language = "English",
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A Comparison of Two Commercial Swim Bench Ergometers in Determining Maximal Aerobic Power and Correlation to a Paddle Test in a Recreational Surfing Cohort. / Furness, James; Bertacchini, Linley; Hicklen, Lisa; Monaghan, Dane; Canetti, Elisa; Climstein, Mike.

In: Sports, Vol. 7, No. 11, 234, 11.11.2019.

Research output: Contribution to journalArticleResearchpeer-review

TY - JOUR

T1 - A Comparison of Two Commercial Swim Bench Ergometers in Determining Maximal Aerobic Power and Correlation to a Paddle Test in a Recreational Surfing Cohort

AU - Furness, James

AU - Bertacchini, Linley

AU - Hicklen, Lisa

AU - Monaghan, Dane

AU - Canetti, Elisa

AU - Climstein, Mike

PY - 2019/11/11

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N2 - The recent addition of surfing to the Tokyo 2020 Olympic Games has fueled a surge in commercial and research interest in understanding the physiological demands of the sport. However, studies specific to maximal aerobic testing of surfers are scarce. Therefore, the primary aim of this study was to compare two commercially available swim bench (SWB) ergometers in the determination of maximal aerobic capacity in recreational surfers. A secondary aim was to correlate (independent of one another) the two ergometer findings of VO2peak to the time taken to complete a water-based 400-m paddle test. This cross-sectional study consisted of 17 recreational surfers aged between 18–58 years. Participants were randomized to either the SwimFast ergometer or VASA ergometer and tested for maximal aerobic capacity, followed by a 400-m paddle test. There were no significant differences between the two SWB ergometers in the determination of relative VO2peak (mean difference 0.33 mL/kg/min; 95% CI −1.24–1.90; p = 0.66). Correlations between VO2peak obtained from maximal paddling effort on the SwimFast and the VASA and the 400-m paddle test (total time (s)) showed a negative significant correlation r = −0.819, p = 0.024; r = −0.818, p = 0.024, respectively. Results suggest that either ergometer (SwimFast or VASA) can be used to determine peak aerobic capacity within a recreational surfing cohort. The significant correlation of the two SWB ergometers and the 400-m paddle test suggest that the 400-m paddle test may be a suitable field-based method of determining aerobic capability. Collectively, these preliminary findings provide initial evidence for similarities in VO2peak on two commercial ergometers and their correlations with a field-based test. However, further research is needed with a larger sample size and inclusive of competitive surfers to provide robust findings which can be generalized to the surfing population.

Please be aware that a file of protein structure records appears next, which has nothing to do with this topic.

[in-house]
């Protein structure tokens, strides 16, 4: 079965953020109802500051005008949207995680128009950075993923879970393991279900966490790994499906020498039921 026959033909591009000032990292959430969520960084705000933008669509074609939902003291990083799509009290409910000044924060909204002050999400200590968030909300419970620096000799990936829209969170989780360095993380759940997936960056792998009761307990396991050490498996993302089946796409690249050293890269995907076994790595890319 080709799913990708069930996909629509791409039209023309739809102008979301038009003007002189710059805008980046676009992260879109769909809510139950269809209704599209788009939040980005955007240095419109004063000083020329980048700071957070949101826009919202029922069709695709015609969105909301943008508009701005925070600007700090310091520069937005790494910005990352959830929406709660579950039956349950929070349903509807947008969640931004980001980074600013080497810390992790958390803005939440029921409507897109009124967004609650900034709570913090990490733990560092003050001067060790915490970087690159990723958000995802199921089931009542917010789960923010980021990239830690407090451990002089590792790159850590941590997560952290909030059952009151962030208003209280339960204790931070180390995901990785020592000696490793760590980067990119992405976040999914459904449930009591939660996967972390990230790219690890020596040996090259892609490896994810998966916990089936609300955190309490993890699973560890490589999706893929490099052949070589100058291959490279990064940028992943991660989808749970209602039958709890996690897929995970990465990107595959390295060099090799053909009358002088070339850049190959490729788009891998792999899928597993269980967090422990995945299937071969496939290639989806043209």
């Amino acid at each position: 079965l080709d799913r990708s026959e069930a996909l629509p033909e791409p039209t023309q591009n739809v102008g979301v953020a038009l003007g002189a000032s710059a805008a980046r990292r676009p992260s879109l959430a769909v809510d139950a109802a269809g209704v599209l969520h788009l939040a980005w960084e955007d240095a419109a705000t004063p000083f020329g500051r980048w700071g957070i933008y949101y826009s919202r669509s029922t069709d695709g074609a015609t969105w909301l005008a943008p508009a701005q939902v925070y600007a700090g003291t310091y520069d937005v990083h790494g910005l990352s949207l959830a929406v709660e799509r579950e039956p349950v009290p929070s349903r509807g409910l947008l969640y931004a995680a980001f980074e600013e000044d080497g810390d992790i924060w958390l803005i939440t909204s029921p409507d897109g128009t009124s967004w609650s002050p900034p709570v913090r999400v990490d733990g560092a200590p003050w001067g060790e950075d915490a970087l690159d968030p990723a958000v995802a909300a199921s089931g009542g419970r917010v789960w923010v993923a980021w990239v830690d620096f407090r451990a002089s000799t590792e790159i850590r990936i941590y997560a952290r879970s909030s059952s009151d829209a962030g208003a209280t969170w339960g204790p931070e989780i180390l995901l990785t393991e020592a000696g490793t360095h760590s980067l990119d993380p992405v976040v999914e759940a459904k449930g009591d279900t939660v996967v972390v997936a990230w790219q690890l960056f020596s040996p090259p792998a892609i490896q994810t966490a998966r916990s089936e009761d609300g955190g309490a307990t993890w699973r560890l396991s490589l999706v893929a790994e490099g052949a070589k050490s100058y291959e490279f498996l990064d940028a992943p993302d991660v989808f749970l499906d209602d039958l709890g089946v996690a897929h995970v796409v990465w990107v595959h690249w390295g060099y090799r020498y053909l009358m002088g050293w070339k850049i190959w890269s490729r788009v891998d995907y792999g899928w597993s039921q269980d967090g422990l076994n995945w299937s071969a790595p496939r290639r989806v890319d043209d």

AB - The recent addition of surfing to the Tokyo 2020 Olympic Games has fueled a surge in commercial and research interest in understanding the physiological demands of the sport. However, studies specific to maximal aerobic testing of surfers are scarce. Therefore, the primary aim of this study was to compare two commercially available swim bench (SWB) ergometers in the determination of maximal aerobic capacity in recreational surfers. A secondary aim was to correlate (independent of one another) the two ergometer findings of VO2peak to the time taken to complete a water-based 400-m paddle test. This cross-sectional study consisted of 17 recreational surfers aged between 18–58 years. Participants were randomized to either the SwimFast ergometer or VASA ergometer and tested for maximal aerobic capacity, followed by a 400-m paddle test. There were no significant differences between the two SWB ergometers in the determination of relative VO2peak (mean difference 0.33 mL/kg/min; 95% CI −1.24–1.90; p = 0.66). Correlations between VO2peak obtained from maximal paddling effort on the SwimFast and the VASA and the 400-m paddle test (total time (s)) showed a negative significant correlation r = −0.819, p = 0.024; r = −0.818, p = 0.024, respectively. Results suggest that either ergometer (SwimFast or VASA) can be used to determine peak aerobic capacity within a recreational surfing cohort. The significant correlation of the two SWB ergometers and the 400-m paddle test suggest that the 400-m paddle test may be a suitable field-based method of determining aerobic capability. Collectively, these preliminary findings provide initial evidence for similarities in VO2peak on two commercial ergometers and their correlations with a field-based test. However, further research is needed with a larger sample size and inclusive of competitive surfers to provide robust findings which can be generalized to the surfing population.

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DO - 10.3390/sports7110234

M3 - Article

VL - 7

JO - Sports

JF - Sports

SN - 2075-4663

IS - 11

M1 - 234

ER -